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Carcinoma, hepatocellular, is a tumour originating in cells which line the inner surfaces of organs, such as the liver. Although the liver is a vital organ which serves as a site for many metabolic processes, the cancerous growth of the disease may cause health problems. Hepatocellular carcinoma is one form of cancer in which the disease has spread to the pancreas, where it is called pancreatic carcinoma. Pancreatic carcinoma is associated with a poor prognosis.

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What are the signs of carcinoma, hepatocellular?

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A high degree of clinical suspicion is needed to identify all patients with metastatic disease because of a poorer prognosis. The detection of occult hepatocellular carcinoma in patients with cirrhosis is possible through the use of imaging techniques and is associated with improved survival.

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Can carcinoma, hepatocellular be cured?

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While it is possible to achieve complete remission, only about 24% of all the cases can be cured. This justifies the development of new treatment modalities.

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What are common treatments for carcinoma, hepatocellular?

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Treatment for cancers, hepatocellular includes hepatic surgery and hepatic embolization or radiofrequency ablation. However, chemotherapeutic agents alone provide a limited therapeutic result, and therefore additional therapies must be considered.

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How many people get carcinoma, hepatocellular a year in the United States?

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The numbers of people affected by this type of cancer in the United States appear to have increased dramatically in recent years. Approximately 28,700 people in the US were diagnosed with this cancer in 2003. With about 56,000 new cases of carcinoma, hepatocellular in 2005 these numbers will rise to a similar degree in 2006.

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Have there been any new discoveries for treating carcinoma, hepatocellular?

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No new anticancer agents have emerged in the past 10 years that have changed the strategy for treating HCC. The 5-year survival of patients with curative therapy remains approximately 60%, but the prognosis is worse for patients with locoregional HCC (recurrence and metastasis) and those with disease confined to the liver at presentation. For patients with palliative therapy and a disease-free interval from one to three years prior to the development of HCC, the survival rate approaches 18 percent.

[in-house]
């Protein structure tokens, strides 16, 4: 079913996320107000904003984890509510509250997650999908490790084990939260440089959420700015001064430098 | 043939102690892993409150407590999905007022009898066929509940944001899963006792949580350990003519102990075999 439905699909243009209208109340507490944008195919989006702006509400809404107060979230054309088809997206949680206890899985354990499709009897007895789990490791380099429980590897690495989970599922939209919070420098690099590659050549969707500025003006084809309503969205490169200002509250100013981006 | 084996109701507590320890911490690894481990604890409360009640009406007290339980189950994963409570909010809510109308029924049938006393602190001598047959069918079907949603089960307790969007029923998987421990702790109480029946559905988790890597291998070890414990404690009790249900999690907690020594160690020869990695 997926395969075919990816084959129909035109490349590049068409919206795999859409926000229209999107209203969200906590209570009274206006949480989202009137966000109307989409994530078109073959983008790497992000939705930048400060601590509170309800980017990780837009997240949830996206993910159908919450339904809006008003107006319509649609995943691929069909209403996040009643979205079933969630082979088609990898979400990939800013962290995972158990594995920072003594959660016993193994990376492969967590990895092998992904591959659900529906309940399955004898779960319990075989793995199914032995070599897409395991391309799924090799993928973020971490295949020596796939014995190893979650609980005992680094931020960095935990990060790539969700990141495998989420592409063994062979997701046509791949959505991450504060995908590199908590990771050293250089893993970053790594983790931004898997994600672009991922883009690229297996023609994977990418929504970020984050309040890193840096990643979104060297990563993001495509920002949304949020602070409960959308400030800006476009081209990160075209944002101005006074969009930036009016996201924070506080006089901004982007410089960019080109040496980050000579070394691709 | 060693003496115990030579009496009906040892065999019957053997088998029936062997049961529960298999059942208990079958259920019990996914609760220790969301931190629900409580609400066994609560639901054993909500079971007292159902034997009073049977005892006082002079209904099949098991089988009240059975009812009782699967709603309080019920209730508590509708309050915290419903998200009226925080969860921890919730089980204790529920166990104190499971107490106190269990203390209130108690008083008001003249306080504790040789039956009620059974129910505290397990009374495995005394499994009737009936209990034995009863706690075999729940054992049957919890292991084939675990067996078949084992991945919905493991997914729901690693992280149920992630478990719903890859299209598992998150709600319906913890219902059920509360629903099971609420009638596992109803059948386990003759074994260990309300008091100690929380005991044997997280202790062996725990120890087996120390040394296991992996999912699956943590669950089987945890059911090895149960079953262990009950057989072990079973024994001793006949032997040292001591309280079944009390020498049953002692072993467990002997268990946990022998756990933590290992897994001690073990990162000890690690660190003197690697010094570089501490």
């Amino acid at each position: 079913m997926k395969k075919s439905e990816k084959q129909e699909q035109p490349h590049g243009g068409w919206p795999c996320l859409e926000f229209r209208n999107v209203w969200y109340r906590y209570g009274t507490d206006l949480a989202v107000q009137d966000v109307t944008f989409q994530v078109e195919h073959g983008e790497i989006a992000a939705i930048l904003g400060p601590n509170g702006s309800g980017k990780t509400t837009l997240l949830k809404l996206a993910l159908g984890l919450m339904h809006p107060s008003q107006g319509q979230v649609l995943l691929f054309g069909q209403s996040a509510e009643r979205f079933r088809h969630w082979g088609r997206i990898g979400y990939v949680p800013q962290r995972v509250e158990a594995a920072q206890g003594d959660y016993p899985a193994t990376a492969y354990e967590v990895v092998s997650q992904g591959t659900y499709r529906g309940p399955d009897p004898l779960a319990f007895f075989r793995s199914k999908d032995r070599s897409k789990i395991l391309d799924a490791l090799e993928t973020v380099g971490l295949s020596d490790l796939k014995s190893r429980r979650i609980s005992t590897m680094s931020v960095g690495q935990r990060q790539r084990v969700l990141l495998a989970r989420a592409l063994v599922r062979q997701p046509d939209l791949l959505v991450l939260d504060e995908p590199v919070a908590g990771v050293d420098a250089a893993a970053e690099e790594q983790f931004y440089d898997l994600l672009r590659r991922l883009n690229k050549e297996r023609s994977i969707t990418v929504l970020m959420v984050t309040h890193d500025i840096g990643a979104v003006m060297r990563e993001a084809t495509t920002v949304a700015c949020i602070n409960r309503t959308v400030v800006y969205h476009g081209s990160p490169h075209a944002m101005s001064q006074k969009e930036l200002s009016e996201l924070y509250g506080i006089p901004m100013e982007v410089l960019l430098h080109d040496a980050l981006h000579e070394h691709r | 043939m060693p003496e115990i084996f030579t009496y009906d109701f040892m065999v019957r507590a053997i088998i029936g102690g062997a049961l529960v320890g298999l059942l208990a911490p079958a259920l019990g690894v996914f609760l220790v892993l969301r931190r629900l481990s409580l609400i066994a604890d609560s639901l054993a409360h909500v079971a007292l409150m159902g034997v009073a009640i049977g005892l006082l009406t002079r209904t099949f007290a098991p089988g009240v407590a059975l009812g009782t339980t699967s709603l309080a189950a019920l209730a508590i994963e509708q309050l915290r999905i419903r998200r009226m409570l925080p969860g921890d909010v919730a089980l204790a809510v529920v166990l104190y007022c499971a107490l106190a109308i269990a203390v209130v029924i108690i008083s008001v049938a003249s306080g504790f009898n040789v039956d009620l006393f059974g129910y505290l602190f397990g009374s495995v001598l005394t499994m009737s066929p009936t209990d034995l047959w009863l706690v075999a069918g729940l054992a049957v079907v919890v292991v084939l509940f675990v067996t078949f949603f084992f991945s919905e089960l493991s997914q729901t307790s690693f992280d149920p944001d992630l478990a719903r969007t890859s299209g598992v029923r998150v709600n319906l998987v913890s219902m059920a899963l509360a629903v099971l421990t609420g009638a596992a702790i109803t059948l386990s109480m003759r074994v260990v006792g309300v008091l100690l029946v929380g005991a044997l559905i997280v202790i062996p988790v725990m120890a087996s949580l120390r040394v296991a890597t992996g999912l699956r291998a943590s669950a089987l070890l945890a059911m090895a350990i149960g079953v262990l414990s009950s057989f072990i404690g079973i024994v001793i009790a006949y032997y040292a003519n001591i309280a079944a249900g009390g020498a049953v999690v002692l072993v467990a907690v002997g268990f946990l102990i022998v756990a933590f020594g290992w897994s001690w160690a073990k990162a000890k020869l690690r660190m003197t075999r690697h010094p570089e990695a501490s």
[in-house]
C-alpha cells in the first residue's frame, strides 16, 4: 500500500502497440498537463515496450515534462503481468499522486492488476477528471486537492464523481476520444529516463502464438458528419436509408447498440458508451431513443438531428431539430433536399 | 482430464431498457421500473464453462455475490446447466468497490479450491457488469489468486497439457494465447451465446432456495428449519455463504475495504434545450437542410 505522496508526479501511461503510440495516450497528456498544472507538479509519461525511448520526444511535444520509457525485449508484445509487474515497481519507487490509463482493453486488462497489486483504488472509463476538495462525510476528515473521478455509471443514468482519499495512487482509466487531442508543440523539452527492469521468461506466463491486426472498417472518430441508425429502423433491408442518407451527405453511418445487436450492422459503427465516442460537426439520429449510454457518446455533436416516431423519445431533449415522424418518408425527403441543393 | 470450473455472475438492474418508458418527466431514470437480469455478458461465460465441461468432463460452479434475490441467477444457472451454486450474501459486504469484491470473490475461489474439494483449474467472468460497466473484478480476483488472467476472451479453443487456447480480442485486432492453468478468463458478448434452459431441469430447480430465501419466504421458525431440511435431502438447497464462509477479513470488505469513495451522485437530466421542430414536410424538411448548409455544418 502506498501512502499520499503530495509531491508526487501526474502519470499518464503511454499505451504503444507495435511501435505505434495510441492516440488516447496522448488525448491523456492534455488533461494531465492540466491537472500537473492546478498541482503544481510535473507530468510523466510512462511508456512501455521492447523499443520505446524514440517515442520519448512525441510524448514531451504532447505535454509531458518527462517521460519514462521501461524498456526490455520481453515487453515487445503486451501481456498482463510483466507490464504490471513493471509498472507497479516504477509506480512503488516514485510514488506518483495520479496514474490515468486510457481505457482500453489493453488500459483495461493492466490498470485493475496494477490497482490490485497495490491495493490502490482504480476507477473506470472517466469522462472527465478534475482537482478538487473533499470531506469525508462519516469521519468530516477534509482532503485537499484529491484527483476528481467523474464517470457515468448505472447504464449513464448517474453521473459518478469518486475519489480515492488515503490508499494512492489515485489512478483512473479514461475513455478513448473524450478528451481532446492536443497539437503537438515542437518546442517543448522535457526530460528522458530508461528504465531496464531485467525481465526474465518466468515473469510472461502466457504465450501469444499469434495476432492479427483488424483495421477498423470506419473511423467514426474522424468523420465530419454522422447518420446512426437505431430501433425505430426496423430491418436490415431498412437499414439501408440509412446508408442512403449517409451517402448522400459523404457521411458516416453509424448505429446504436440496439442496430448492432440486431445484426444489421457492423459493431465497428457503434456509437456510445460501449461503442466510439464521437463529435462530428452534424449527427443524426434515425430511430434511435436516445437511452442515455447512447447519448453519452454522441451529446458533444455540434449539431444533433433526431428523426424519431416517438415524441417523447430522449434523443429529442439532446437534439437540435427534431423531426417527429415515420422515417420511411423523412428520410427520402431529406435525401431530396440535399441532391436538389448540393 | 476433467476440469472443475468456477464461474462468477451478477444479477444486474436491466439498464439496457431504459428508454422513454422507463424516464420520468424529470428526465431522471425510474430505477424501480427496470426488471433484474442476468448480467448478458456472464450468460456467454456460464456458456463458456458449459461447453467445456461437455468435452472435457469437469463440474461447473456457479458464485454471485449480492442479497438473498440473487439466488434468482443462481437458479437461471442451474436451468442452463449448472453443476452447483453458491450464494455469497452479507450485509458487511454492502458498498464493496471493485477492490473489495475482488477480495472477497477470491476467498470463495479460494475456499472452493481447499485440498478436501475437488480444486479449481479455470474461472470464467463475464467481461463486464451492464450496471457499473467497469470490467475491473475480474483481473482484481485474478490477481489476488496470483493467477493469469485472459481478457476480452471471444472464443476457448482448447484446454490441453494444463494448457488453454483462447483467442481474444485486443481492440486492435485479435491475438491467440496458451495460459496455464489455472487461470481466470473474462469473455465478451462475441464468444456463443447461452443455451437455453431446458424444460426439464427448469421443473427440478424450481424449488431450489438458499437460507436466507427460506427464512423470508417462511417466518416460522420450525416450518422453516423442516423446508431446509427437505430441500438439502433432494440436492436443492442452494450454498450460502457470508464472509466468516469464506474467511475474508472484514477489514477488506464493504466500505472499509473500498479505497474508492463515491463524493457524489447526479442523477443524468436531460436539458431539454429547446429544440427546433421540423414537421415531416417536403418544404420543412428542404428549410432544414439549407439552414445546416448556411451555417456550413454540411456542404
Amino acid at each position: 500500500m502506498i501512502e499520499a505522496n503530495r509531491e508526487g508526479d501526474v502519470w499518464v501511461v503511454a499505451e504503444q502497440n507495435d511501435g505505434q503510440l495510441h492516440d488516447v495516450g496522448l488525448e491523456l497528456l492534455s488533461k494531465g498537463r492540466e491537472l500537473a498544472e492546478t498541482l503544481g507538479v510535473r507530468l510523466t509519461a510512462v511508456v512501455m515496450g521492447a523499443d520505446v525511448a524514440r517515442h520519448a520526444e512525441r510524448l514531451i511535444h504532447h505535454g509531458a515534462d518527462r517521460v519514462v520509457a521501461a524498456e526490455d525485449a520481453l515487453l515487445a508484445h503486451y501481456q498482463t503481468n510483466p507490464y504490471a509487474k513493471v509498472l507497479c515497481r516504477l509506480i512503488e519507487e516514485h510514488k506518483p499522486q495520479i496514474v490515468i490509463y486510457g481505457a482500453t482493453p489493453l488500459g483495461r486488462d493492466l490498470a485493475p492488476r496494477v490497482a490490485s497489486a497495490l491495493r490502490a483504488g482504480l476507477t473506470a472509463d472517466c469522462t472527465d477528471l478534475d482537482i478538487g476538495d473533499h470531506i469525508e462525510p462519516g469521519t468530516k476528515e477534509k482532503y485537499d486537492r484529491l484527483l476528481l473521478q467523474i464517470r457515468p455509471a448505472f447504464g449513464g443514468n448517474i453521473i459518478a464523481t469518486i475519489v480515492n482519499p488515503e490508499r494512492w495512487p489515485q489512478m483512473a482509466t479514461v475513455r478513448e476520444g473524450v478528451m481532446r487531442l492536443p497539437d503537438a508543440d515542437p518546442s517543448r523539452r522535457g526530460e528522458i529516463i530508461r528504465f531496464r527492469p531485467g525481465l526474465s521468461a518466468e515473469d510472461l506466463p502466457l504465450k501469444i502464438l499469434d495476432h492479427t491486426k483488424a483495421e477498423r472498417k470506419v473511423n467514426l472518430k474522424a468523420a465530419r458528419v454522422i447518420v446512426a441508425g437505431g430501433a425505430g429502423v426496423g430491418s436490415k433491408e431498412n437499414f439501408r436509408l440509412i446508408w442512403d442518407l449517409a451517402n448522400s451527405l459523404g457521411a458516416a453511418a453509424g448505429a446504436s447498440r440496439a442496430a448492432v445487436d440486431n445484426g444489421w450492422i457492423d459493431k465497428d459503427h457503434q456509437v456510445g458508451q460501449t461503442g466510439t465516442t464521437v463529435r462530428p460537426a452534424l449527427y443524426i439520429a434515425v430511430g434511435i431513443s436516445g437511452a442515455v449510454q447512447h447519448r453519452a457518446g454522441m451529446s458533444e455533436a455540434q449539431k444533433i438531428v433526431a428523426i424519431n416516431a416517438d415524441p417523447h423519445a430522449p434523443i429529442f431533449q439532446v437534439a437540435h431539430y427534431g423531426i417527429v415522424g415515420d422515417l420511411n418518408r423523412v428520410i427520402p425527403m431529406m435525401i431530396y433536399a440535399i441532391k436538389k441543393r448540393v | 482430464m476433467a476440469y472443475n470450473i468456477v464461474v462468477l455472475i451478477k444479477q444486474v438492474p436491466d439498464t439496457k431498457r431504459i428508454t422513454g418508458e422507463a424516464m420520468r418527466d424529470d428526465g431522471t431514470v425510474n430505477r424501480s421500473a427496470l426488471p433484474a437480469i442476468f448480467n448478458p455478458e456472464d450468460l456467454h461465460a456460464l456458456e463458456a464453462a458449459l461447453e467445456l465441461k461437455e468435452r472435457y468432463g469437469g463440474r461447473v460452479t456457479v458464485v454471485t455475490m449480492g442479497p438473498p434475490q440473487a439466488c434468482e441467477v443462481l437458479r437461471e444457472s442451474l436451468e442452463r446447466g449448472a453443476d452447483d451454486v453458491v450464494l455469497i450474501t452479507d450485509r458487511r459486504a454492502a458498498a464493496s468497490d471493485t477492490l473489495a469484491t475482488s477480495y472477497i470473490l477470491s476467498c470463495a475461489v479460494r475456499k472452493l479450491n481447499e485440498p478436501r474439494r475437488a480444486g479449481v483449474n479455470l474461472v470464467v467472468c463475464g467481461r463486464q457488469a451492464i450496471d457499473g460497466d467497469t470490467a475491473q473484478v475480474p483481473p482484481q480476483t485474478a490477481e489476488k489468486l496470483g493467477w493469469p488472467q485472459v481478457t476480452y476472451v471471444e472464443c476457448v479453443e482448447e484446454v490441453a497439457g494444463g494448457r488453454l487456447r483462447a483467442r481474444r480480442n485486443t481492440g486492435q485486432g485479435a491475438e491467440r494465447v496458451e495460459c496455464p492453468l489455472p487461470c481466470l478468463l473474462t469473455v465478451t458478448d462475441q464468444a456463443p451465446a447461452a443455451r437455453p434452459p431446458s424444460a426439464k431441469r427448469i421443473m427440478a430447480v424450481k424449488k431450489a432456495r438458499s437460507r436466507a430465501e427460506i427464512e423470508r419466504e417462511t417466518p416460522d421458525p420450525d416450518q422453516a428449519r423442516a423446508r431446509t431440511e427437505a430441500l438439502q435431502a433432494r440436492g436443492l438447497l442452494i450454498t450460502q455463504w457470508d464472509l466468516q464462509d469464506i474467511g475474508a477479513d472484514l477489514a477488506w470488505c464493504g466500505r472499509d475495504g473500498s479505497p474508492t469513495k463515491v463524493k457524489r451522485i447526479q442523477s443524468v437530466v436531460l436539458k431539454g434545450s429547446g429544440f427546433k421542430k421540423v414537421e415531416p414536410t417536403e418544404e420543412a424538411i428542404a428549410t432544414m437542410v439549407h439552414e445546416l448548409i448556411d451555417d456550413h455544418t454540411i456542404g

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What is the average age someone gets carcinoma, hepatocellular?

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Among Taiwanese patients and patients in Japan, the average age at diagnosis were 64 and 63 years, respectively, with little gender disparity. Among the Taiwanese patients, the average age at diagnosis was less than 40 years, and among the Japanese patients less than 60 years. According to WHO report, the median age at diagnosis is about 65 years in Asia. Taiwan patients and Japanese patients may have different lifestyles and environmental background, but they are similarly under the high risk for hepatatic carcinoma.

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Have there been other clinical trials involving futibatinib?

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In our population, [no adverse events occurred in 82.3 percent of randomized patients] patients taking futibatinib experienced fewer and less severe adverse events compared with first-line chemotherapy. Among AEs which were reported, [neutropenia was seen in 2.0 percent of patients with futibatinib] a statistically significant lower incidence of neutropenia was found compared with cytotoxic agents. In contrast, no [futibatinib-related deaths were reported in this study] patients in our cohort was notified of any [futibatinib-related] deaths.

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What does futibatinib usually treat?

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Futibatinib therapy is a safe, well tolerated, and potentially effective treatment aimed at targeting a new class of cancer with an intriguing potential for improvement of outcomes for patients with HCC.

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Does futibatinib improve quality of life for those with carcinoma, hepatocellular?

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Even though futibatinib does not improve the overall survival of patients with HCC, it improves QoL. Results from a recent clinical trial suggest that it may be appropriate to consider futibatinib for patients with advanced HCC.

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Is futibatinib typically used in combination with any other treatments?

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It is commonly used as a monotherapy or in combination with chemotherapy for patients in phase III studies. Other combinations have been used, including it with anti-angiogenic agents, and with bortezomib and/or dexamethasone or temsirolimus. However studies in the literature were not adequate in terms of their design, methodology or relevance to the population of interest included patients with advanced HCC.